Neutering age & growth plate development?

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Farlekiin the- Dragonborn
Barked: Mon Apr 30, '12 3:48pm PST 
He was neutered at 4 months old, by advice of the vet and the rescue we went through. Is that considered fairly young to neuter? I was 16 then and didn't know anything shh
Jackson Tan

Lad about town
Barked: Fri May 4, '12 4:20am PST 
Ah, don't worry about it. It might have had an effect but most people neuter young and Farley seems pretty well balanced so no harm done. My mum got my childhood cat done really young like three months, he became a big sooky ball of flab lol but never acted kittenish.

It's only the really hard core working dogs that can suffer because of muscle development, personality changes and so on.

Barked: Fri May 4, '12 12:53pm PST 
Farley - Conker was neutered at about 2 1/2 months by the shelter I got him at. That's pretty danged early, and yes, it did have effects on him. He's super tall for a Shiba Inu and very girly looking (not masculine, but thanks to a good diet and exercise, he is muscular). He's not quite two yet, but I can easily see the difference between him and a similarly aged Shiba that's intact, or even neutered at a later age than he.

If it had been up to me, he'd still have his balls and would for the rest of his life. But when I got him the deed had already been done, and I don't see the point in denying a dog a good life because of that.


Spooky Mulder
Barked: Fri May 4, '12 1:24pm PST 
I am certainly of the opinion that one should wait until physical AND mental maturity to have their animals altered, ESPECIALLY if one is wanting to compete in any sort of sport venue.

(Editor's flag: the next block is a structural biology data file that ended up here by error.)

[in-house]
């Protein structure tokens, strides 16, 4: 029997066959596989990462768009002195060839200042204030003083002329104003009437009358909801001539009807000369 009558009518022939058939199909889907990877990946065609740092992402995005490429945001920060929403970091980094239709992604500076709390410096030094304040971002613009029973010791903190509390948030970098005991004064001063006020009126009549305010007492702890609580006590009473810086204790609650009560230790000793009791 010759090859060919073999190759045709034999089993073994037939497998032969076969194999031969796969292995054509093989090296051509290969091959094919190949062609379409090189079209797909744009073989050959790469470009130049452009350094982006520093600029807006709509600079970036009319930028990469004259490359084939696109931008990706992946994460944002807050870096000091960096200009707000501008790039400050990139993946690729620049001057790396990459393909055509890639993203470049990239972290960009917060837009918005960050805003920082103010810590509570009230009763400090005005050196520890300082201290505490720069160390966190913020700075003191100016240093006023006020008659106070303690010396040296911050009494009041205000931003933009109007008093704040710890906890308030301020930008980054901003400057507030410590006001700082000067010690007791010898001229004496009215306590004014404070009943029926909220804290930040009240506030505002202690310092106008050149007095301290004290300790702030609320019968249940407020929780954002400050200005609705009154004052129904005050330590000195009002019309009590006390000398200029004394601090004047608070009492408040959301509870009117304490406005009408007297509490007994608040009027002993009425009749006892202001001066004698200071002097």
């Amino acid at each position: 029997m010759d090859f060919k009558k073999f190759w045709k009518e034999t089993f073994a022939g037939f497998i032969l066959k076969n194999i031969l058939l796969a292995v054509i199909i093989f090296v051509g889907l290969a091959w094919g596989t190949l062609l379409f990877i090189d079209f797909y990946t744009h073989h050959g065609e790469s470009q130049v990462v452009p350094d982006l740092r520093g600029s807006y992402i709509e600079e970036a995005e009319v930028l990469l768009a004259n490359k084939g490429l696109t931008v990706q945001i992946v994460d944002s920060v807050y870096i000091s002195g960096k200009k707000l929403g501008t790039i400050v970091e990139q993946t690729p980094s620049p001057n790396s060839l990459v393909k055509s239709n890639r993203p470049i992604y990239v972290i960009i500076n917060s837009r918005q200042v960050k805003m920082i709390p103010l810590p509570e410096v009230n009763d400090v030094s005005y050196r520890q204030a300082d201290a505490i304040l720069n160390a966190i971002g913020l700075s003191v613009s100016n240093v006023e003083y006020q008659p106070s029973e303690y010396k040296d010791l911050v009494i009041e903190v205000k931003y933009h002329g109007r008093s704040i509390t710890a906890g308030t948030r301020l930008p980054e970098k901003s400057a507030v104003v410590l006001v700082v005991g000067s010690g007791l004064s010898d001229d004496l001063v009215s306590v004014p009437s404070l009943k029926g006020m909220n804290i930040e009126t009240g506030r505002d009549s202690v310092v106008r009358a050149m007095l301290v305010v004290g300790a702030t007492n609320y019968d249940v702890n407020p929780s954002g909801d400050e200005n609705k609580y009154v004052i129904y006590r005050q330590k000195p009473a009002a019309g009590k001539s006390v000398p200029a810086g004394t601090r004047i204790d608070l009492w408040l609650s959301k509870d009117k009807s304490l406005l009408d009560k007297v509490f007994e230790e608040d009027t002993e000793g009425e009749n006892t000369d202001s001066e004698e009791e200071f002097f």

But I've also come to believe that after the dog is fully matured, it doesn't really matter much if you alter them, at least in regards to drive/ability/etc.

Maybe there's an edge maybe there isn't, but from personal experience just because a dog is neutered doesn't mean he can't "bring it" (so to speak wink ) to the field.

Barked: Sun May 6, '12 10:20am PST 
I have a rescued pyr and wanted to wait until he was fully grown to neuter him. He played in daycare every day. By the time he was 8 months old, he was getting into fights all the time. Some weren’t his fault. The other dominate dogs in the “pack” started to single him out. He never got injured or injured anyone else, but when he turned on his brother and put his teeth on me --we went straight to the vet to get neutered.

It was very traumatic. So much swelling, the stitches came out a couple times, and it took weeks to recover. He does okay with other dogs now, but still has issues with dominate dogs.

When I got a GSP puppy a few years later, I got him neutered at 16 weeks. The surgery went great and the recovery time seemed like a matter of hours. By the next day he didn’t even notice. He does great with all dogs because they view him as more of a puppy so less of a threat.

Member Since
Barked: Mon May 7, '12 10:56am PST 
I don't think neutering has a direct effect on dog aggression...the reason I say that is that I've been around plenty of neutered dobermans who still can't be around dogs of the same sex with out a serious fight breaking out.

And the OP's question was about growth plate closure, not necessarily about aggression. 16 weeks is WAY too early to spay or neuter a pet, IMHO. Neutering that early makes a dog or bitch very tall and lanky looking. Not my cup of tea, personally.

I know that especially if you have large breeds of dog that take a long time to become fully grown and you have the option, I would say to hold back on neutering if you can. I don't know if it makes them less physically stable, but as other have mentioned it thins the bone and often makes male dogs look very feminine.
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